Amanda Lewry, Managing Director of Sustainable Infrastructure at SA Water

“Adelaide’s reactive clay soils shifting between seasons and the stress this places on underground pressurized water pipes means we cannot completely prevent leaks and ruptures, but our continued investment means we can help reduce their frequency and impact on customers,” Ms Lewry says.

“This continued focus on improving customer outcomes is demonstrated by our investment of $155 million between 2020 and 2024 in proactive waterline replacements, installation of additional valves and ongoing technology development. “This includes a statewide water main replacement programme, which last year involved the installation of around 59km of new mains, including under several key thoroughfares in Adelaide. .”

In 2021, 3,614 water main leaks and breaks were reported across SA Water’s 27,000 km network, compared to 3,749 in 2020. ground and therefore fewer water main breaks.

“Less challenging conditions in 2021, coupled with our continued focus on improving customer outcomes, led to the lowest waterline incident rate in four years.”

Case Study: Upgrading South Australia’s Longest Drinking Water Pipeline

For nearly 80 years, the Morgan pipeline at Whyalla has transferred large volumes of drinking water – produced at SA Water’s Morgan water treatment plant in the Riverland – providing a clean and safe supply to around 100,000 customers in the Barossa, Mid North, Upper Spencer Gulf and Eyre Peninsula regions of South Australia.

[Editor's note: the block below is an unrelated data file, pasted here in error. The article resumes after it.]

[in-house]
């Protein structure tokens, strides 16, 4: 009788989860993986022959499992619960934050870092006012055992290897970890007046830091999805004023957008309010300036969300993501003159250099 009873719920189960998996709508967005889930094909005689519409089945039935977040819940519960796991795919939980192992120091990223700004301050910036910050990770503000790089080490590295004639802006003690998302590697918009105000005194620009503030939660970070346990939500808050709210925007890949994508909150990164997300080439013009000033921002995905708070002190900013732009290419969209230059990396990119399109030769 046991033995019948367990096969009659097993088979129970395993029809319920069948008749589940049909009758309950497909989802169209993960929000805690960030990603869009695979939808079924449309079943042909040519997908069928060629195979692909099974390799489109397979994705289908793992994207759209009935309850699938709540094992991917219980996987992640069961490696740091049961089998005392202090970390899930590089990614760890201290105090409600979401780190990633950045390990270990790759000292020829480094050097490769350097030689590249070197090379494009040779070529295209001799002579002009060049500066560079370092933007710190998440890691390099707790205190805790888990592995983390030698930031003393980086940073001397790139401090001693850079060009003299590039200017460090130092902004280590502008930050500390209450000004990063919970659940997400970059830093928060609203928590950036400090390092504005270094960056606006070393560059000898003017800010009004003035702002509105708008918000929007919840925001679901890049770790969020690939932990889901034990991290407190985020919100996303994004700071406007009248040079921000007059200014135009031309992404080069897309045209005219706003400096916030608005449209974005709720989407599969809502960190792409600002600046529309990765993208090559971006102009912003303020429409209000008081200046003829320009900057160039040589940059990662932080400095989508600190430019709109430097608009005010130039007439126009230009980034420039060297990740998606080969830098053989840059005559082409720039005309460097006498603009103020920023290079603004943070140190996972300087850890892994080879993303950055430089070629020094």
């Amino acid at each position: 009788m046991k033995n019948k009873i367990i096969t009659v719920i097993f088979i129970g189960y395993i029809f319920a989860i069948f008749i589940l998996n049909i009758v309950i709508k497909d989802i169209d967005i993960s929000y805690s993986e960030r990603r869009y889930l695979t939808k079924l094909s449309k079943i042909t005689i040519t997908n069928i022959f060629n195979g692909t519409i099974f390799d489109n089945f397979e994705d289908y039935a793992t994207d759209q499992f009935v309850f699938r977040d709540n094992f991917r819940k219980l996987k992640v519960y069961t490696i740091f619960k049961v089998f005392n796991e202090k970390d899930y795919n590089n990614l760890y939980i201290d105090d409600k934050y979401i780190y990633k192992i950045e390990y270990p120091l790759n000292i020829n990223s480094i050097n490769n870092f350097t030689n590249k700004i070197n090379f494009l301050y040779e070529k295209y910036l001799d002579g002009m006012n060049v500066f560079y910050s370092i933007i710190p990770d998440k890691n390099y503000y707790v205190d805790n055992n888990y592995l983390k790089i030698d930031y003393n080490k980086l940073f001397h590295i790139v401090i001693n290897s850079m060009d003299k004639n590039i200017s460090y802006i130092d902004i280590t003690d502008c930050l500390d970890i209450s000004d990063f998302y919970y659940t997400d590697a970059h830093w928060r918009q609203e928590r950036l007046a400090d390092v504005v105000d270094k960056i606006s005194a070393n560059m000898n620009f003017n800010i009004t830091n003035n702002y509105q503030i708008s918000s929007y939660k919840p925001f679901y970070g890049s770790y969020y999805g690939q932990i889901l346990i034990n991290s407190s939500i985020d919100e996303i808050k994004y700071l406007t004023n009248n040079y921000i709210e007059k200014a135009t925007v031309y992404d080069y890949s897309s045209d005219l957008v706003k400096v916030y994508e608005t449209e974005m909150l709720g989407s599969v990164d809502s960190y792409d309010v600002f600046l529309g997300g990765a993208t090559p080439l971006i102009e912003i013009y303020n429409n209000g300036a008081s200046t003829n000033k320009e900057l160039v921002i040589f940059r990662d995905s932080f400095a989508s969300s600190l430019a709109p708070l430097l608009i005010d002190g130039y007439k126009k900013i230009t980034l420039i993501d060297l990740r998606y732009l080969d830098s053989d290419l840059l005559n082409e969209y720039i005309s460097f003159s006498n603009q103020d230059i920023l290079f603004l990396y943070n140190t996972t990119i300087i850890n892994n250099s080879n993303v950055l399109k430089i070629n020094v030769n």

As part of its role in providing reliable water services, SA Water’s in-depth condition assessment program has identified sections of the 358 km pipeline to be upgraded over several regulatory periods, to enable safe and long-term drinking water in the future.

An upgrade of the first 34 kilometers of South Australia’s longest drinking water pipeline, measuring up to 750mm in diameter on sections in the towns of Burra and Lindley, is due to start in mid -2022.

“The Morgan Pipeline at Whyalla provides drinking water to customers across the South Australian region, and many large businesses depend on this supply to enable their operations. By duplicating sections of the pipeline, we are able to maintain water supplies to these communities during this important project,” said Ms. Lewry.

“In 2018, our team used an advanced, non-invasive condition assessment method called Ultrasonic Thickness Phased Array, which sends electronic signals through the pipe material to measure pipeline thickness.

“Using analysis of this assessment and performance data, we were able to prioritize various sections of the pipeline for renewal over time, with the long-term program helping to secure regional drinking water supplies well into the future and prepare the network for continued residential and commercial growth.

“This first stage of renewal is part of our four-year, $1.6 billion capital program, which will provide a diverse portfolio of projects to maintain and improve our water system while improving services for our customers. “